The decor, designed by architect Viviane Chil-Hagopian, gives the best things about Anthropologie an edgy undercurrent, true to Khoury’s dream of a space that’s “feminine, but not too girly; not pretentious, but still chic.” The house cocktails feature names like “Soft Butch” and “Sorry Not Sorry.” The food menu, meanwhile, is almost entirely vegetarian (a nod to a stereotype, or maybe a global trend) featuring Mediterranean-inspired flavours drawn from Khoury’s Palestinian background and travels through the Middle East, jazzed up with her Parisian culinary prowess. Depending on the season, this may translate to hummus-filled deviled eggs with bright lemon and za’atar; roasted cauliflower with smoked yogurt and sumac; char-grilled courgette with creamy labneh and the bright, sweet pop of pomegranate; or a simple plate of spicy olives.

The cocktails and the food go hand-in-hand, thanks to Khoury’s close work with bartender Hortense Van Der Horst. “The concept is always seasonality,” Khoury says. “So if I’m using clementines in my dessert, she’ll make a cordial out of them. If I’m making a brine, she can use that in her cocktails as well.”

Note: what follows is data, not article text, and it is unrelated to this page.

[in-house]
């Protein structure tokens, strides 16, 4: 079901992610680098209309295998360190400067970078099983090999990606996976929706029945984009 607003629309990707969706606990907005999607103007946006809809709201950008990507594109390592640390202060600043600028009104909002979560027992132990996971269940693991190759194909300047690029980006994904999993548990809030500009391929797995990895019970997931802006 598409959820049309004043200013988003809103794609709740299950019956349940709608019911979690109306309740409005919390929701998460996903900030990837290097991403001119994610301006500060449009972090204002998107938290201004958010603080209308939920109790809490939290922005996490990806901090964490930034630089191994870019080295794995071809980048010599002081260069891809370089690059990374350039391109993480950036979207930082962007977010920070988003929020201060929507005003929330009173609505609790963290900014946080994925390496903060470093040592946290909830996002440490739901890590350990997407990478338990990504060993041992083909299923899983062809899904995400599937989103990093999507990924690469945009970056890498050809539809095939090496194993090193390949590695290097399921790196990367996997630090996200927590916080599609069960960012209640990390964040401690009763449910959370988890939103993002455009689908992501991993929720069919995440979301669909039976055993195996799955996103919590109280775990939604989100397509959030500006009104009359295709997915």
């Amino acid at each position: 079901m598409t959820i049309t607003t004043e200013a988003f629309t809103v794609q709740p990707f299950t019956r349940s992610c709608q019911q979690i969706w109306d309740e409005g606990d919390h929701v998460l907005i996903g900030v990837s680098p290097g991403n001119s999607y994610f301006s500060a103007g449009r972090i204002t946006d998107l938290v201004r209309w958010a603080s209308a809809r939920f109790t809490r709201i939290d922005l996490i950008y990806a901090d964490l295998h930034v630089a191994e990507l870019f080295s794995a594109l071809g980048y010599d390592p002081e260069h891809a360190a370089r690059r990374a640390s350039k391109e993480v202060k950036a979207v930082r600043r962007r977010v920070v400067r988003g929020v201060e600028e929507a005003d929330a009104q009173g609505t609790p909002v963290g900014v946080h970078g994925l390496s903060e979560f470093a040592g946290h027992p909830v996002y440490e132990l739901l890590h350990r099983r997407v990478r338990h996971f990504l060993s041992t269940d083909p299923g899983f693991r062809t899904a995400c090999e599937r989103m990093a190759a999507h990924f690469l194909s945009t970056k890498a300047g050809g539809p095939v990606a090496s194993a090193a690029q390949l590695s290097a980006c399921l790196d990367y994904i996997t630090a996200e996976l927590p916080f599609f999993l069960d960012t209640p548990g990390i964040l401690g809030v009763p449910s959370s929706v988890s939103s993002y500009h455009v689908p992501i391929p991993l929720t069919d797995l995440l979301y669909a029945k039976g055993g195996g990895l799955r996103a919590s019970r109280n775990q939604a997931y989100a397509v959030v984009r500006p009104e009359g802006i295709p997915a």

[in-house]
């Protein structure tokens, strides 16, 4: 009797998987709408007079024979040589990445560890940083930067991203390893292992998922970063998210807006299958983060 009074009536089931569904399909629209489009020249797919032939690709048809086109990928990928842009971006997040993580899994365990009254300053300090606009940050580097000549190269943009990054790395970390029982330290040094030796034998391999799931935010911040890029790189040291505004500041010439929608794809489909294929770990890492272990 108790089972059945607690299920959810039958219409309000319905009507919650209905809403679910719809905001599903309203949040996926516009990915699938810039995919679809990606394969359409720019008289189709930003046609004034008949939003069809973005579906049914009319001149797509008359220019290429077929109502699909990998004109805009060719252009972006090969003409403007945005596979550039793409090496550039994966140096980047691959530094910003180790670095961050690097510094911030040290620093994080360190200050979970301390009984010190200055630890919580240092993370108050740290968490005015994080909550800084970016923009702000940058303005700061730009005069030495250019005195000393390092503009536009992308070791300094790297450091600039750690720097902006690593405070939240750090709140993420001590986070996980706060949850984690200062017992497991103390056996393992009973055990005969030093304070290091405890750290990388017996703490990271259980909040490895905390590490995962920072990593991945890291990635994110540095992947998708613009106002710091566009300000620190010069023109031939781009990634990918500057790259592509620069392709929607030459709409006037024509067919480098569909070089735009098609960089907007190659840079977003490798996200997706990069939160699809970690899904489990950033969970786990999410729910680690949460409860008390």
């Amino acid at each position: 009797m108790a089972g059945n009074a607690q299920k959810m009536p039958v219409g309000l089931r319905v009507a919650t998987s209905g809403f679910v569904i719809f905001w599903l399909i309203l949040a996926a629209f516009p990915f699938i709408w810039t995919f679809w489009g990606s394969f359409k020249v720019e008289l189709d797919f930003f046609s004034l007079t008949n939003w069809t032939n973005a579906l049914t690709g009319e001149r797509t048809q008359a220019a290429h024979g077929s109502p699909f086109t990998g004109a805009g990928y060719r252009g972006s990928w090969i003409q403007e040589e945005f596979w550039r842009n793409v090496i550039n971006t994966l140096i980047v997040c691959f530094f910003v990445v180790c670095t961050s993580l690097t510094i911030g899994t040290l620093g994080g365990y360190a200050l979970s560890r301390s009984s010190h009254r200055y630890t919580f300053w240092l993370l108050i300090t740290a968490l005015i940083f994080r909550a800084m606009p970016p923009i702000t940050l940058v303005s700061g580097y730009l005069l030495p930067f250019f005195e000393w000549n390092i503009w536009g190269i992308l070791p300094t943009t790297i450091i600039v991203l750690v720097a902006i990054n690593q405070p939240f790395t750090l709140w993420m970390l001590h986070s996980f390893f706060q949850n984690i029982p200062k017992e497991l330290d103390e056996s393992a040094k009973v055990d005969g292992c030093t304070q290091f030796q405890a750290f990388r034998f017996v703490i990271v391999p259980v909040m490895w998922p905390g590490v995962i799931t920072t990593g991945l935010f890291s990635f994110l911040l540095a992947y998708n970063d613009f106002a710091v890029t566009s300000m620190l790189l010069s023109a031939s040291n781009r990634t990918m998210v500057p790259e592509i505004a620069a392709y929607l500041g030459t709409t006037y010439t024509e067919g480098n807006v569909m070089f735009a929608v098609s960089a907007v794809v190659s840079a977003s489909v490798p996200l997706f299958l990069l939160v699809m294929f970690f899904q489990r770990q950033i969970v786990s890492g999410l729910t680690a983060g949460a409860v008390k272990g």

Dirty Lemon’s ‘Dirty Fries’
Dirty Lemon’s ‘Dirty Fries.’

Credit: Courtesy Joris Allardon

In autumn 2019, a butternut squash cocktail was rich and dangerously moreish; this past summer, during a brief reopening, a maple syrup-infused Earl Grey-and-rum concoction so good that this writer not-so-surreptitiously wiped the last of the Chinotto foam from the glass with her finger.

In its brief time in the Parisian nightlife landscape, Dirty Lemon quickly became a community hub, home to music events, book signings and karaoke nights in the speakeasy room downstairs. There were even plans for a whiskey for women night just before the second round of closures in October. 

At one of its last events before the most recent shutdown, Dirty Lemon’s crowd spilled out into the balmy summer evening. Bartenders moved quickly as they shook up delightful cocktails, still taking the time to shoot the shit with regulars. After the kitchen had ceased serving the full menu (a smaller selection, including ice cream sandwiches and “dirty” fries topped with confit lamb shoulder, harissa sauce, garlic aioli and tahini cream, remained available until 1 a.m.), Khoury herself emerged from the kitchen, tired after a long service but beaming. It was clear that this truly is her home away from home—and to hear her tell it, she’s excited for that to be the case once more.

“Once we’re allowed to,” she says, “we’re going to definitely continue that community block party feel, for sure.”

Emily Monaco

Emily Monaco (she/her) is an American writer based in Paris. Her work has previously appeared in the BBC, Atlas Obscura, EatingWell and more.

Read More About:
Identity, Culture, Profile, Nightlife